It's great to see so many businesses start to experiment with Hadoop and its unique toolset. But I'm sure all this exciting experimentation is creating more than one headache for the IT team.
Today, VMware announced some very useful extensions to Project Serengeti, essentially allowing the creation of virtual Hadoop clusters with very different characteristics to be easily delivered as-a-service on top of existing VMware infrastructure.
While I'm sure there are Hadoop purists who might object to anything other than a dedicated, bare metal hand-crafted implementations, I think the VMware team has come up with a great capability that encourages increased experimentation of Hadoop's capabilities across the business without breaking the bank.
Take any interesting business process -- anywhere -- and it's a candidate for radical improvement using predictive analytics and big data.
From revenue generation (marketing analytics, sales productivity) to cost-savings (supply chain, logistics, etc.) and even the IT team (advanced security, demand forecasting, etc.) it's turning out to be a corporate tool that can be used just about everywhere and anywhere.
But this experimentation comes at a cost. While many of the software tools (e.g. Hadoop, MapR, etc.) are near-free, the infrastructure most certainly is not.
The conventional approach is that every use case wants its own dedicated Hadoop cluster and storage farm.
Each one of these experiments takes time and money to set up. Hard initial choices have to be made around sizing, as well as compute/storage ratios. Not every business experiment is successful -- and that's to be expected. And, ideally, data sets could be shared across all potential users -- rather than being hard-wired to a specific Hadoop cluster.
But in addition to costs, there's a thornier issue at hand -- and that's being responsive.
If IT sets the justification bar too high -- or IT reacts too slowly -- the potential outcomes are less-than-ideal: far less experimentation will occur, or -- alternatively -- motivated business users will set out on their own and go elsewhere.
Enter Project Serengeti
I first wrote about this Hadoop-meets-virtualization combination close to a year ago. Since then, both the market and Serengeti have matured considerably.
The core idea is simple: VMware now provides tailored tools (via Project Serengeti) that makes it far easier for a virtual infrastructure administrator to spin up one or more virtual Hadoop clusters using the existing pool of resources.
The VI admin then simply hands off the provisioned environment to the Hadoop administrator, who then goes about their business as if they were using dedicated servers and storage.
Hadoop -- and all that goes with it -- simply becomes yet another enterprise workload that runs on a common, shared and virtualized platform.
That's about it. But simple ideas can be very powerful indeed if executed well ….
How It Works
VMware offers a downloadable vApp with everything you need to get started. The standard Apache Hadoop distribution is included, but there's also support for other popular distros: Cloudera, Pivotal HD, Horton, etc. Your choice.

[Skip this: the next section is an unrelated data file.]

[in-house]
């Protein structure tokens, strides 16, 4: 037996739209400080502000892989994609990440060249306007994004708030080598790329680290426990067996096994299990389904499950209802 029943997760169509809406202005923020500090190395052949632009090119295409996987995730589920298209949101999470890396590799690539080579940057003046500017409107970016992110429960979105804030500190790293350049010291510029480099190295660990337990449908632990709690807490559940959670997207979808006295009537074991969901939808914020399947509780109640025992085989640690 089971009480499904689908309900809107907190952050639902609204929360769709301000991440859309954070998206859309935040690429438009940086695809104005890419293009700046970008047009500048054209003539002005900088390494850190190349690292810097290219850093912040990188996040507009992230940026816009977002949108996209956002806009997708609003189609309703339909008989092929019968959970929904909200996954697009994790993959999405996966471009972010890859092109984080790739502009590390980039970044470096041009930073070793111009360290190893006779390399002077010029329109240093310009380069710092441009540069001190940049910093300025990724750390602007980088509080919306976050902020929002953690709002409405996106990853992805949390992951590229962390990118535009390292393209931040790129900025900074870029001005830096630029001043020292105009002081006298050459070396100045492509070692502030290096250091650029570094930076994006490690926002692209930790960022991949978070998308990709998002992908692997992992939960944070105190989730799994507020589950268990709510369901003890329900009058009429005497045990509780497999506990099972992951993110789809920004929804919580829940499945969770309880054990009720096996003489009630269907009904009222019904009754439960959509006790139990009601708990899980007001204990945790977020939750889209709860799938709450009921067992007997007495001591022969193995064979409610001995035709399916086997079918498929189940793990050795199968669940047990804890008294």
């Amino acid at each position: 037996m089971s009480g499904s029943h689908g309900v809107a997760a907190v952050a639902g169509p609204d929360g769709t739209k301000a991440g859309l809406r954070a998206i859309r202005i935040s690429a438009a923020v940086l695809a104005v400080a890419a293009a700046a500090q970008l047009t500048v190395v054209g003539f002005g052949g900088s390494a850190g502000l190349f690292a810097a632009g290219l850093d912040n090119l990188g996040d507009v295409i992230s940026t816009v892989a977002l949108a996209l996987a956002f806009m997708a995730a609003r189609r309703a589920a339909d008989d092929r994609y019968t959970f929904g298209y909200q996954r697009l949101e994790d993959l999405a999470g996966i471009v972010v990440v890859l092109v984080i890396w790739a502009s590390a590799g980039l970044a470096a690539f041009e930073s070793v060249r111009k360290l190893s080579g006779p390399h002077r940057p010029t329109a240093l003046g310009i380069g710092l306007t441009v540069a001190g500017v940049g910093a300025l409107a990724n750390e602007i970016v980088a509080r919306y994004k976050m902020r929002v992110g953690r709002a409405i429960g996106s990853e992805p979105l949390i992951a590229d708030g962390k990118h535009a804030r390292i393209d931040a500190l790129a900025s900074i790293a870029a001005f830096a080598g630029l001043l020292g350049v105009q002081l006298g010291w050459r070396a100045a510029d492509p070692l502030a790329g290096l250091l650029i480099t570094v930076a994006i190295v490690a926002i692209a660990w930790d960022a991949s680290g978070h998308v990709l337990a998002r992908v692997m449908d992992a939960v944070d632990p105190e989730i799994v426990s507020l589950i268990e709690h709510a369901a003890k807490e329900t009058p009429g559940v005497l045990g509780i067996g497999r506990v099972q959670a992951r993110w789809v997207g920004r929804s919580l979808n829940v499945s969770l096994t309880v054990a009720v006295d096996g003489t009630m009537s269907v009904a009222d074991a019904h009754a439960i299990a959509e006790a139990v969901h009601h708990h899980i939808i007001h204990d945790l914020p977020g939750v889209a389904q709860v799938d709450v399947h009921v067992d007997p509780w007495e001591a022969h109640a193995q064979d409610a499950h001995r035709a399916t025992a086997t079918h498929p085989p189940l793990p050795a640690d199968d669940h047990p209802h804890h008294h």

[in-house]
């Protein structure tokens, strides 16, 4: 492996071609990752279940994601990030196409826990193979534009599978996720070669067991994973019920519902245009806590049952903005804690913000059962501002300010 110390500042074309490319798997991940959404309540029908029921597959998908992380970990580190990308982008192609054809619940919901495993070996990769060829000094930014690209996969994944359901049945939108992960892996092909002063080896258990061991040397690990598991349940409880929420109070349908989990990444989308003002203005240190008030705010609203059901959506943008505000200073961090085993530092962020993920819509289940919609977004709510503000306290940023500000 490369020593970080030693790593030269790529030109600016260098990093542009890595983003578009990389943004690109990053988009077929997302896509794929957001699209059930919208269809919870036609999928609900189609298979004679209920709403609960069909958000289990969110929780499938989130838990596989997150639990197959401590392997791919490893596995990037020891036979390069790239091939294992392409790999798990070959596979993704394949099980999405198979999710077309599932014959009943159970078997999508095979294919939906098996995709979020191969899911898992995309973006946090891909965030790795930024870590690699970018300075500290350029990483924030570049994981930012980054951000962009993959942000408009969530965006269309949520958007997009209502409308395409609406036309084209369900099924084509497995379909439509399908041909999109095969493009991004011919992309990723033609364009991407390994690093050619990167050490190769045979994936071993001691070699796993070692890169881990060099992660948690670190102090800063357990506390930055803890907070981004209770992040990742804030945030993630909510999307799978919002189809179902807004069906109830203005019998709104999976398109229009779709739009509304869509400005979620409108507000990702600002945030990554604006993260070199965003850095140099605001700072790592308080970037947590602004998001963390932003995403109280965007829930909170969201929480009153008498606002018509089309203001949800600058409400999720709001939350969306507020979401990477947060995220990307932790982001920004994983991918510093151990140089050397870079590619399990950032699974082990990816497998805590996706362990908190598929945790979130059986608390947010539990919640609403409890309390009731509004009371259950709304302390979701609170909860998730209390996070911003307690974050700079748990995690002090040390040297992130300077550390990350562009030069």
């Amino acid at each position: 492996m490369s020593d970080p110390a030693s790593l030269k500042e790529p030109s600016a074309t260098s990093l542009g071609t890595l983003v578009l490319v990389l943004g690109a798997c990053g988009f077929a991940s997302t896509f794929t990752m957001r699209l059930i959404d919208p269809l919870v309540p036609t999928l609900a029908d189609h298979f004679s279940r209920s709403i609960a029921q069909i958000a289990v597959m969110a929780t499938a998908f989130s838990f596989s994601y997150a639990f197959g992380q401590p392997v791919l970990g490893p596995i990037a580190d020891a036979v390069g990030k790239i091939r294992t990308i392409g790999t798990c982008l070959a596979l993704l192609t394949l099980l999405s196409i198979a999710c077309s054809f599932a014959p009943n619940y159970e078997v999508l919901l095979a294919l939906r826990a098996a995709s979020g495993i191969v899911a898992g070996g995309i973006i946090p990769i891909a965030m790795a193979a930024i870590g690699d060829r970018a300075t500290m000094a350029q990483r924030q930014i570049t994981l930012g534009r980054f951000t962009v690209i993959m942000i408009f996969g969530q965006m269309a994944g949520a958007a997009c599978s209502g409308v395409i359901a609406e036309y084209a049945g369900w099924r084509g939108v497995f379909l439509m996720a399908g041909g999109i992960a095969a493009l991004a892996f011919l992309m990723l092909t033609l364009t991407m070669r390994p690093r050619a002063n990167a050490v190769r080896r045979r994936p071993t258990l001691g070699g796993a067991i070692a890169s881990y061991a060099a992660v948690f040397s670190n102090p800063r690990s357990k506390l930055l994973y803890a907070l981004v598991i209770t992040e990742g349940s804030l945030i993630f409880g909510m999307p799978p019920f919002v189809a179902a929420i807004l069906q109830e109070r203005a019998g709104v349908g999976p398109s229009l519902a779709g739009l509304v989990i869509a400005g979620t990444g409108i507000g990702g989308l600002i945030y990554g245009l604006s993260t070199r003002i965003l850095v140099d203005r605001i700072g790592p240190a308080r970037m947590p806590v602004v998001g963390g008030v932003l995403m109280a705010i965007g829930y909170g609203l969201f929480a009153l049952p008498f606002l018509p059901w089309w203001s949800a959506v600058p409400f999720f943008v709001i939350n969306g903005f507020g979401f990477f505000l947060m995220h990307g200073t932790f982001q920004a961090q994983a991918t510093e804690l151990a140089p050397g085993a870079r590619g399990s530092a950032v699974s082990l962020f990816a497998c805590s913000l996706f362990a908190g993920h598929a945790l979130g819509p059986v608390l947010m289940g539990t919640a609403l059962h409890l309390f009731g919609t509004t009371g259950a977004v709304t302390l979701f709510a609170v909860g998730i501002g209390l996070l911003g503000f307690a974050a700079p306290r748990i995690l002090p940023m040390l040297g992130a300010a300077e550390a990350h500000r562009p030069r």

The virtual infrastructure administrator can use a fully templated, menu-driven process to set up a new Hadoop cluster, or can edit configuration template code directly if desired.
The Hadoop cluster admin now can go about their business with no change in process or model.
Because it's built on VMware, all the familiar VMware goodness comes along for the ride: high availability features, resource partitioning and QoS management, DRS, etc. -- even a nice cadre of VMware-based IT service providers if you'd prefer to rent vs. buy ;)
Why I Think This Is Important
So many IT organizations I meet are desperately trying to standardize and virtualize across their environments. The prospect of having to stand up multiple, dedicated Hadoop infrastructure stacks in support of new business experiments is somewhat of an anathema to them -- as it should be.
Second, while there are most certainly many organizations who have substantial Hadoop farms built out, there are far more who are just getting started. VMware's approach encourages this experimentation across multiple business units, without having to commit the organization to a specific direction and associated investment.
Third, the management of Hadoop infrastructure is now completely consistent with other virtualized workloads -- same tools, same processes, same capabilities, etc. That's a big win right there.
Fourth, all the compute resources associated with any instance of Hadoop are now pooled and dynamic: between Hadoop users, and -- of course -- with other compute tasks in the larger environment.
Finally, let's not forget any VMware environment is inherently agile: respond fast, size-up and size-down, re-use assets when no longer needed, etc.
And when the business is trying to master a new set of tools, agility becomes more important.
For More Information
There's no need to wait -- you can get started right now if you like …
The downloadable vApp with Serengeti 0.8.0 is here -- it's completely free. There's a great write-up on comparative performance using a variety of workloads and configurations, as well as a good description of the HA capabilities. Richard McDougall of VMware wrote a nice post, here.